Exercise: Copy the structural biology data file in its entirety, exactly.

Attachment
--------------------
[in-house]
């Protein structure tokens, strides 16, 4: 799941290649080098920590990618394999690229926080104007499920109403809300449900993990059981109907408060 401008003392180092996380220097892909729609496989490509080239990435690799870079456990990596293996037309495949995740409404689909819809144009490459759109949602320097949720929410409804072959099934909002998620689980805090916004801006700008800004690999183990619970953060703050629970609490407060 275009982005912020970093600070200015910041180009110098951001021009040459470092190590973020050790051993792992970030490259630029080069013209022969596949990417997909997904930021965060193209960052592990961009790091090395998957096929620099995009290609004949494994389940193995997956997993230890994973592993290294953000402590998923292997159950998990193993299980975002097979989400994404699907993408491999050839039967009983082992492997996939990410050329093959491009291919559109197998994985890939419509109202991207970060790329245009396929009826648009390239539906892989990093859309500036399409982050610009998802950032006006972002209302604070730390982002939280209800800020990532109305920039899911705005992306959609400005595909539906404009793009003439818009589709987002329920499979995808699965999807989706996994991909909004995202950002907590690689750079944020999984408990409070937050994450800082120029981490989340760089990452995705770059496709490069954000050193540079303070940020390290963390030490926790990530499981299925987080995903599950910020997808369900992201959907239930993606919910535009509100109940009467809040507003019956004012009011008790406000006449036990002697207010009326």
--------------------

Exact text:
[in-house]
């Protein structure tokens, strides 16, 4: 799941290649080098920590990618394999690229926080104007499920109403809300449900993990059981109907408060 401008003392180092996380220097892909729609496989490509080239990435690799870079456990990596293996037309495949995740409404689909819809144009490459759109949602320097949720929410409804072959099934909002998620689980805090916004801006700008800004690999183990619970953060703050629970609490407060 275009982005912020970093600070200015910041180009110098951001021009040459470092190590973020050790051993792992970030490259630029080069013209022969596949990417997909997904930021965060193209960052592990961009790091090395998957096929620099995009290609004949494994389940193995997956997993230890994973592993290294953000402590998923292997159950998990193993299980975002097979989400994404699907993408491999050839039967009983082992492997996939990410050329093959491009291919559109197998994985890939419509109202991207970060790329245009396929009826648009390239539906892989990093859309500036399409982050610009998802950032006006972002209302604070730390982002939280209800800020990532109305920039899911705005992306959609400005595909539906404009793009003439818009589709987002329920499979995808699965999807989706996994991909909004995202950002907590690689750079944020999984408990409070937050994450800082120029981490989340760089990452995705770059496709490069954000050193540079303070940020390290963390030490926790990530499981299925987080995903599950910020997808369900992201959907239930993606919910535009509100109940009467809040507003019956004012009011008790406000006449036990002697207010009326």